Getting a roommate that you like tends to be a slam dunk in many areas: you get a bigger place or an apartment in a better location than you could have afforded on your own, and you often still get to pocket the spare cash from having split the rent bill. Saving money and getting a nicer apartment aren't the only benefits though: most people need some casual socializing in their day, and a good, considerate roommate will offer someone to chat with when you are cooking, watching television, or working on a computer in the evenings at home. Many roommates enjoy just having someone else nearby, but they also enjoy the larger social network it affords them, introducing them to more people and more aspects of the city where they live.
All of these benefits, however, are tied to finding the right roommate for you. It can be tempting to just take the first roommate offer you get, since the benefits are so substantial, but a little legwork and thought can really alter your experience of roommate living. Finding the best roommate for you avoids conflict in your home, builds a core of friendship rather than just cohabitation, and ensures that neither you nor your roommate are made miserable by each other's quirks.
So make sure you go through in your mind and really get clear on what you want from a roommate, because finding the best roommate will be well worth the effort.
Ask Yourself The Big Questions
Most of us have at least a vague idea of what we like in a roommate; maybe you feel this way because you've asked yourself these important questions about roommates. However, if you haven't taken the time to think this through before, consider working through each of the following categories and deciding what you like in them.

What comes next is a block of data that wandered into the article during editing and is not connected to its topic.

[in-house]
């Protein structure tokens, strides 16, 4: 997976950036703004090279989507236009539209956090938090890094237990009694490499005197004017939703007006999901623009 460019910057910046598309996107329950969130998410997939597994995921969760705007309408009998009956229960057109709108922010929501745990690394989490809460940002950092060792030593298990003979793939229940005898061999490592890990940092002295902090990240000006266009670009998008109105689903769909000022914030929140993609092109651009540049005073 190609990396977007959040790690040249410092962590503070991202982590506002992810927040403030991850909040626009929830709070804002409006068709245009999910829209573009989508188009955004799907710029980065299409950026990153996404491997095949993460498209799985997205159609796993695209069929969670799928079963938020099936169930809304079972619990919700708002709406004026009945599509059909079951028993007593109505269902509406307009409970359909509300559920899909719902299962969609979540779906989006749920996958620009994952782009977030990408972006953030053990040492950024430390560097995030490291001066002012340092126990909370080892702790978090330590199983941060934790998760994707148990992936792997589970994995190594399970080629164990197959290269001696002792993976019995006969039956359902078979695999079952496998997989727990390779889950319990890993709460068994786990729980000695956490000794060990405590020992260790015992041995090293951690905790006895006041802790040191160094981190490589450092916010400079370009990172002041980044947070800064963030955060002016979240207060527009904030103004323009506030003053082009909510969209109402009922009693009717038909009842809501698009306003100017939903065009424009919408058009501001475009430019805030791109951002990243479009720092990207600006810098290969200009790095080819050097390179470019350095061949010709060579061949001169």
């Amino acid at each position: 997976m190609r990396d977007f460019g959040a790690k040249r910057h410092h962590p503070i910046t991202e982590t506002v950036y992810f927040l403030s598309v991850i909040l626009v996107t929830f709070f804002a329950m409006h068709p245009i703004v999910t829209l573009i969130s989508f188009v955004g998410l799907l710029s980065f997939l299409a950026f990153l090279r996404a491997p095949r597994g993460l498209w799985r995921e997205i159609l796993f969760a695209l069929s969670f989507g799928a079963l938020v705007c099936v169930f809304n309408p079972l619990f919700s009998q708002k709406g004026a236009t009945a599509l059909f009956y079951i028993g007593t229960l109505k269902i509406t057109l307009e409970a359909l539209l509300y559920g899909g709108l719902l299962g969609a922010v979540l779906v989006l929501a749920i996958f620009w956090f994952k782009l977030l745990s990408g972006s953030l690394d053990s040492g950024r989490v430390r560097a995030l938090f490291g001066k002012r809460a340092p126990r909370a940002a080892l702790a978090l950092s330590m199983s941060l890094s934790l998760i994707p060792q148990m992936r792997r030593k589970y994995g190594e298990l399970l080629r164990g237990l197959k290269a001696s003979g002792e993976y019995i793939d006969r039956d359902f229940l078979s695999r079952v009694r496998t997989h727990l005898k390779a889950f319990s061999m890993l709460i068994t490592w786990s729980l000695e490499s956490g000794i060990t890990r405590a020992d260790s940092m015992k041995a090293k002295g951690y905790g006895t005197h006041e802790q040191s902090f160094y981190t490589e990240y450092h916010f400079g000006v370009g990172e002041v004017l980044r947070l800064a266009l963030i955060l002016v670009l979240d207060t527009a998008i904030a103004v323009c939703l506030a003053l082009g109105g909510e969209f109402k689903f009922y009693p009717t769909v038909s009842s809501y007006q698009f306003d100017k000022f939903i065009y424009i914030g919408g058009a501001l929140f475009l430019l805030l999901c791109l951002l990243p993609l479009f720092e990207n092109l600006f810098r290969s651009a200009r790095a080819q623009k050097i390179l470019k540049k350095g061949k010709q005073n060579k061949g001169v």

The rhythms of your day may seem completely "natural" until you encounter a roommate that doesn't share them. While some of these can be accommodated just by having separate bedrooms and keeping it down, it is wise to know whether you will be a night owl, an early bird, or something in between. Do you work a 2nd shift job and want really quiet hours to sleep during the day time? Do you need 90 minutes to prep your gourmet meals in the kitchen? Do you take long showers? Anything about your schedule should be interrogated to see how it might impact a roommate, and how a roommate might interrupt that flow.
Sound in the Apartment
Everyone has different ideas of what "being quiet" and "a reasonable volume for a party" are, and you should know where you fall. Sound in the apartment includes everything: your smoothie obsession, your tuba practice, even your video games. These sounds aren't inherently good or bad (unless they get to someone-calling-the-cops level) but they are important to consider before you and a roommate sign a lease together.
Ideal Amounts of Interaction
Are you an over-sharer? What about a strong-and-silent type? How you tend to interact matters as a roommate, especially since there is a bare minimum of communication that really has to happen for you to be happy. Do you prefer to make systems (this half of the fridge is mine and that half is yours) or just to talk about things ("hey, can I use some of this milk?"). This can also include levels of extroversion and introversion, and how much alone time you want. Consider what you do naturally and how much you'd be willing to change your interactions to compromise with a roommate's style.
Roommates have different definitions, even if they both consider themselves "easy-going" or a "neat freak." Talk specifics: how quickly do you do the dishes? Who vacuums and who sweeps? You don't have to assign all your chores before you sign a lease, but you should know what you have to look forward to, and it shouldn't be someone else's overflowing trash can sitting for a long time without being taken out. This is where a questionnaire of some kind can be really helpful, since most of us like to give people the benefit of the doubt in conversation. It's important to really be clear on cleanliness so you don't end up resenting each other.